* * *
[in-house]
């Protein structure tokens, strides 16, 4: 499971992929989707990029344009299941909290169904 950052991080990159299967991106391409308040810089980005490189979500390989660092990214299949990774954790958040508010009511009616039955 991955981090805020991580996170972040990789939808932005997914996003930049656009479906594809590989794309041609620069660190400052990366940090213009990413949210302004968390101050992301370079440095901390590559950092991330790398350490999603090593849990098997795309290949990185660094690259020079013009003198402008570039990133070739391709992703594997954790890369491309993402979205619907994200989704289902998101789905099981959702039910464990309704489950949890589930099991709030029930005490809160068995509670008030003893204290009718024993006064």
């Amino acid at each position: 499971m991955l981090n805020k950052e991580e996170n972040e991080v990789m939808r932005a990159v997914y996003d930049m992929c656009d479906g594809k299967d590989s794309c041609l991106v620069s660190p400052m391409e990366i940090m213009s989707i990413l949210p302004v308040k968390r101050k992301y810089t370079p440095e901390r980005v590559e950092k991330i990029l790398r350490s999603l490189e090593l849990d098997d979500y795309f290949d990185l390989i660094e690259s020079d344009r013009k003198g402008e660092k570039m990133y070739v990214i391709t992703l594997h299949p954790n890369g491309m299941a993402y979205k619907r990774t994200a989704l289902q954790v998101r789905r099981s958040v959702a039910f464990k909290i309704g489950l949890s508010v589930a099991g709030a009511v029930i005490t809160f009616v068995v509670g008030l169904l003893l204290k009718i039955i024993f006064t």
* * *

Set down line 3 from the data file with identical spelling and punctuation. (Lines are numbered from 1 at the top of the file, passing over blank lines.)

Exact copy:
């Amino acid at each position: 499971m991955l981090n805020k950052e991580e996170n972040e991080v990789m939808r932005a990159v997914y996003d930049m992929c656009d479906g594809k299967d590989s794309c041609l991106v620069s660190p400052m391409e990366i940090m213009s989707i990413l949210p302004v308040k968390r101050k992301y810089t370079p440095e901390r980005v590559e950092k991330i990029l790398r350490s999603l490189e090593l849990d098997d979500y795309f290949d990185l390989i660094e690259s020079d344009r013009k003198g402008e660092k570039m990133y070739v990214i391709t992703l594997h299949p954790n890369g491309m299941a993402y979205k619907r990774t994200a989704l289902q954790v998101r789905r099981s958040v959702a039910f464990k909290i309704g489950l949890s508010v589930a099991g709030a009511v029930i005490t809160f009616v068995v509670g008030l169904l003893l204290k009718i039955i024993f006064t």